“Brazil can’t handle another lockdown. There’s no use getting terrified,” he said after a military event in Rio de Janeiro. “I’m going to take rational measures.”

Bolsonaro has been widely criticized by public health experts for his management of the pandemic, railing against lockdowns, often refusing to wear a mask in public and choosing not to get vaccinated. Brazil has the world’s second-highest death toll from the virus, behind only the United States.

The World Health Organization (WHO) has cautioned countries against hastily imposing travel restrictions due to the variant, saying they should take a “risk-based and scientific approach.”

In its technical note, Anvisa said that foreigners who have been to at least one of the six African countries cited in the prior 14 days should not be allowed to land in Brazil, while Brazilians arriving from those nations should be required to quarantine.

The health agency said, “The new variant appears to have a higher transmissibility.”

Anvisa President Antonio Barra Torres told news channel GloboNews that travel restrictions are a necessary preventive measure and he expected the government to make a decision as soon as possible.

The news of the variant hammered travel stocks in Brazil.

(Reporting by Gabriel Araujo in Sao Paulo and Lisandra Paraguassu in BrasiliaAdditional reporting by Rodrigo Viga Gaier in Rio de Janeiro and Eduardo Simoes in Sao PauloWriting by Stephen Eisenhammer and Gram SlatteryEditing by Brad Haynes and Alistair Bell)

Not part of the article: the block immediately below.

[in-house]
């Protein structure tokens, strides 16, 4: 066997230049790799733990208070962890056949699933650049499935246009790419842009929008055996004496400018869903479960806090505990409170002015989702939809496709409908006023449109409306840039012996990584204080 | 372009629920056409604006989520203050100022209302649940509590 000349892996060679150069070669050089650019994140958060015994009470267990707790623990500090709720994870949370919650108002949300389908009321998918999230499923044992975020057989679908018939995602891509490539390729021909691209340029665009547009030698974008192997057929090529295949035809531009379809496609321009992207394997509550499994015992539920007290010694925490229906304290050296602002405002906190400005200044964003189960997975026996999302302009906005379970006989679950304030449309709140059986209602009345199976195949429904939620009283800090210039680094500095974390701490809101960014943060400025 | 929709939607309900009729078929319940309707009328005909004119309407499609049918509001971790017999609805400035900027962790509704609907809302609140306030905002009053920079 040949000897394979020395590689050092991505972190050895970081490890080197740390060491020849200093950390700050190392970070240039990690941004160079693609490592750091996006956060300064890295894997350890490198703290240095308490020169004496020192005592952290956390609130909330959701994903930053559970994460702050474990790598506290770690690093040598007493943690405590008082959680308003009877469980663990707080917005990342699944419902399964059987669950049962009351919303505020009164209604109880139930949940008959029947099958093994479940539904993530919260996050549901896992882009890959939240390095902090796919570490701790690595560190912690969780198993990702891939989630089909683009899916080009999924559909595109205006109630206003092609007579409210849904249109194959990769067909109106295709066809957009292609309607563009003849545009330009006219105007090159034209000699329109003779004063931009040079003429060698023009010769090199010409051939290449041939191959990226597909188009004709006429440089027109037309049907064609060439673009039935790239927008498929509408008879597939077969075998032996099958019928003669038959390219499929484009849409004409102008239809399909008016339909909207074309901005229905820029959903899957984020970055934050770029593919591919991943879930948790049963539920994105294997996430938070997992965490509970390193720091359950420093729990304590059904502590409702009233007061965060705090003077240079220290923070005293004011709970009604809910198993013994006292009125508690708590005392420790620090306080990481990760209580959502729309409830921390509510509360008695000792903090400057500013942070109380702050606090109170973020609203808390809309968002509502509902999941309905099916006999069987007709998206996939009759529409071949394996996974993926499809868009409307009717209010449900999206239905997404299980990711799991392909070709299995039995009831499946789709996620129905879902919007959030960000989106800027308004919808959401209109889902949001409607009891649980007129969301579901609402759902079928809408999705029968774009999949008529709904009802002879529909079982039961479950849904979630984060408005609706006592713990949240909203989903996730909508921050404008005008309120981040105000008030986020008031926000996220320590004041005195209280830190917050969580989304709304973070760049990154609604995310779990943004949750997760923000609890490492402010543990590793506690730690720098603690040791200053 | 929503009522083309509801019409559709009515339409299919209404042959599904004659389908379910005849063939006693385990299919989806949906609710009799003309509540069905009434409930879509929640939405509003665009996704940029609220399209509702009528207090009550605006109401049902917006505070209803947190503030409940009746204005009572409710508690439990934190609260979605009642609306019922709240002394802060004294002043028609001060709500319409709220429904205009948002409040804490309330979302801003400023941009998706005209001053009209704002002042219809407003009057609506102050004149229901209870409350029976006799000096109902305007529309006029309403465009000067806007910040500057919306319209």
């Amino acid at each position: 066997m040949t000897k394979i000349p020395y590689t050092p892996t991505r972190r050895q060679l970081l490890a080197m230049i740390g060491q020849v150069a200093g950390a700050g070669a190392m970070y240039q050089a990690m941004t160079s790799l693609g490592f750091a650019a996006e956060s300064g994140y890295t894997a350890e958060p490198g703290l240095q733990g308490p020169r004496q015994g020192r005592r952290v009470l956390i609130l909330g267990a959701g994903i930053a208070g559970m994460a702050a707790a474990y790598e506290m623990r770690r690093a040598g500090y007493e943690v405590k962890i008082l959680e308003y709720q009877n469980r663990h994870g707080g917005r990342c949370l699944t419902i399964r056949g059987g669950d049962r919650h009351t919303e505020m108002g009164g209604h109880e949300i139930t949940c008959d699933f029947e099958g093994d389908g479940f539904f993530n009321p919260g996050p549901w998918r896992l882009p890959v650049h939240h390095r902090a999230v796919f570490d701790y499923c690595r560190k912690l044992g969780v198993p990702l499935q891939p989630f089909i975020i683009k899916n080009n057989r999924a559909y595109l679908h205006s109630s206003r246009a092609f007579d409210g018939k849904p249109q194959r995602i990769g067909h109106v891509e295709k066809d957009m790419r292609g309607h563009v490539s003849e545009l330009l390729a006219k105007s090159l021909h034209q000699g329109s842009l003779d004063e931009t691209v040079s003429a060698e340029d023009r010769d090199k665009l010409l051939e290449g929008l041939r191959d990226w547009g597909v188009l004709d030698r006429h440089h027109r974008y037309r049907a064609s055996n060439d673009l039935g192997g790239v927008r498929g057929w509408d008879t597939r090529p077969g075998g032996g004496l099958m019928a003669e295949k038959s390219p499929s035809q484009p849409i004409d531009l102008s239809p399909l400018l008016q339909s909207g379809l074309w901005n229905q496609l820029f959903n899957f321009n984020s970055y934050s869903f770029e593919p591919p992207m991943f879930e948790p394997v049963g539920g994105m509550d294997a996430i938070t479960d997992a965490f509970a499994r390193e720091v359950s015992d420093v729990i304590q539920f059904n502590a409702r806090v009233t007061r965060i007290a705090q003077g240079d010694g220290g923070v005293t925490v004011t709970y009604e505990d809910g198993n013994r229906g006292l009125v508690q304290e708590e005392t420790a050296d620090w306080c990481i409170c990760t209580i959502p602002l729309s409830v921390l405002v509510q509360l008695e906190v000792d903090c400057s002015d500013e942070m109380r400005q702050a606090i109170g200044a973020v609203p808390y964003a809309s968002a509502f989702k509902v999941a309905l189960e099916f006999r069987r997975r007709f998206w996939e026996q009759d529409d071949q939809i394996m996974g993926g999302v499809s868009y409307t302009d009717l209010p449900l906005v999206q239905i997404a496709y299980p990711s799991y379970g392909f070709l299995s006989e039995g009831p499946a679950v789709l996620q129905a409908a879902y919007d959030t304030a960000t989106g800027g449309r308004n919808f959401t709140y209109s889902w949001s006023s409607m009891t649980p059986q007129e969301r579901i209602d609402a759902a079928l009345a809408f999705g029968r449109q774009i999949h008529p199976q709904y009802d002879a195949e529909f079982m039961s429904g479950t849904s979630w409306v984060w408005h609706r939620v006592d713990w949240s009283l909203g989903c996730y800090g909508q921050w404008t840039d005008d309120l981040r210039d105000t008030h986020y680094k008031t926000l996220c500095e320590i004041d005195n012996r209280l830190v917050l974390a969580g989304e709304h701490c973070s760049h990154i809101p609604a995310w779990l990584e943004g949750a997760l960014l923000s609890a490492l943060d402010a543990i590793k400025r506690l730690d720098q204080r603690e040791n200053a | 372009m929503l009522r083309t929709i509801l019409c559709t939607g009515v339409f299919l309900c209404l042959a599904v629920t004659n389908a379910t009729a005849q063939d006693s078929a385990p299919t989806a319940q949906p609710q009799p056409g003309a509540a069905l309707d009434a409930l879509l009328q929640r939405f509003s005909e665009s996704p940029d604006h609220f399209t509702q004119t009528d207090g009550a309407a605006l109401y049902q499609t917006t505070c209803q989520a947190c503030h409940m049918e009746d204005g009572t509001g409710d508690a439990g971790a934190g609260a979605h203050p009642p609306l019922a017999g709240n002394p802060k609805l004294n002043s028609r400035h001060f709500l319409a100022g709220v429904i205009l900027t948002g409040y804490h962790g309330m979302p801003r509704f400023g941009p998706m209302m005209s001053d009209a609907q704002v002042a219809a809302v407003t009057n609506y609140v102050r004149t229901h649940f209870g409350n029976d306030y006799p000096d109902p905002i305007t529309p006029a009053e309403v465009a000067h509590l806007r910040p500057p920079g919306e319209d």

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Novavax developing vaccine that targets new COVID-19 variant

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Novavax Inc said on Friday it had started working on a version of its COVID-19 vaccine to target the variant detected in South Africa and would have the shot ready for testing and manufacturing in the next few weeks.

The company’s COVID-19 shot contains an actual version of the virus’ spike protein that cannot cause disease but can trigger the immune system. The vaccine developer said it had started developing a spike protein specifically based on the known genetic sequence of the variant, B.1.1.529.

“The initial work will take a few weeks,” a company spokesperson said. Shares of the company closed up nearly 9% on Friday.

Novavax’s vaccine received its first emergency use approval earlier this month in Indonesia followed by the Philippines.

The company has said it is on track to file for U.S. approval by the end of the year. It has also filed for approvals with the European Medicines Agency as well as in Canada.

Other vaccine developers, including Germany’s BioNTech SE and Johnson & Johnson, have said they are testing the effectiveness of their shots against the new variant, which is named Omicron by the World Health Organisation.

Inovio Pharmaceuticals Inc said it had begun testing its vaccine candidate, INO-4800, to evaluate its effectiveness against the new variant. The company expects the testing to take about two weeks.

Inovio also said it was simultaneously designing a new vaccine candidate that specifically targeted Omicron.

“Best case scenario, INO-4800 … will be completely resilient against omicron, but if that’s not the case then we will have a newly designed vaccine ready to go if need be,” said Kate Broderick, senior vice president of Inovio’s R&D division.

Earlier this month, Inovio resumed a late-stage trial of its vaccine in the United States after 14 months on clinical hold.

(Reporting by Manojna Maddipatla and Mrinalika Roy in Bengaluru; Editing by Anil D’Silva)